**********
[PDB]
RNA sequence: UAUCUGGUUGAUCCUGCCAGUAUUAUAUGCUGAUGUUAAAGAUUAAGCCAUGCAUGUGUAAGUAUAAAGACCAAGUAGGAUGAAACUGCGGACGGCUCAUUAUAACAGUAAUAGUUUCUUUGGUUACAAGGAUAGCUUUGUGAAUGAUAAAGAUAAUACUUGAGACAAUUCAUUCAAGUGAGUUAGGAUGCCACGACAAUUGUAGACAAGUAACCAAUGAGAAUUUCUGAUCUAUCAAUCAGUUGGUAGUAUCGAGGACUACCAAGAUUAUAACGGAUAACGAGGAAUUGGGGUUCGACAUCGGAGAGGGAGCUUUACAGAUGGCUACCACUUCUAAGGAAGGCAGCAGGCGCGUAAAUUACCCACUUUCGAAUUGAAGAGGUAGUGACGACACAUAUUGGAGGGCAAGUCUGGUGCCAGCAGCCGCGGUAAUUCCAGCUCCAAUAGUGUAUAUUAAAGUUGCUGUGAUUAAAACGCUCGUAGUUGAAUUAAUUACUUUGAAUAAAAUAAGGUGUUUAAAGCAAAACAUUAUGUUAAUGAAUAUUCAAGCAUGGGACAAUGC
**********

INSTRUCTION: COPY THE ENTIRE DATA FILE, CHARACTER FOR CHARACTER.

[PDB]
RNA sequence: UAUCUGGUUGAUCCUGCCAGUAUUAUAUGCUGAUGUUAAAGAUUAAGCCAUGCAUGUGUAAGUAUAAAGACCAAGUAGGAUGAAACUGCGGACGGCUCAUUAUAACAGUAAUAGUUUCUUUGGUUACAAGGAUAGCUUUGUGAAUGAUAAAGAUAAUACUUGAGACAAUUCAUUCAAGUGAGUUAGGAUGCCACGACAAUUGUAGACAAGUAACCAAUGAGAAUUUCUGAUCUAUCAAUCAGUUGGUAGUAUCGAGGACUACCAAGAUUAUAACGGAUAACGAGGAAUUGGGGUUCGACAUCGGAGAGGGAGCUUUACAGAUGGCUACCACUUCUAAGGAAGGCAGCAGGCGCGUAAAUUACCCACUUUCGAAUUGAAGAGGUAGUGACGACACAUAUUGGAGGGCAAGUCUGGUGCCAGCAGCCGCGGUAAUUCCAGCUCCAAUAGUGUAUAUUAAAGUUGCUGUGAUUAAAACGCUCGUAGUUGAAUUAAUUACUUUGAAUAAAAUAAGGUGUUUAAAGCAAAACAUUAUGUUAAUGAAUAUUCAAGCAUGGGACAAUGC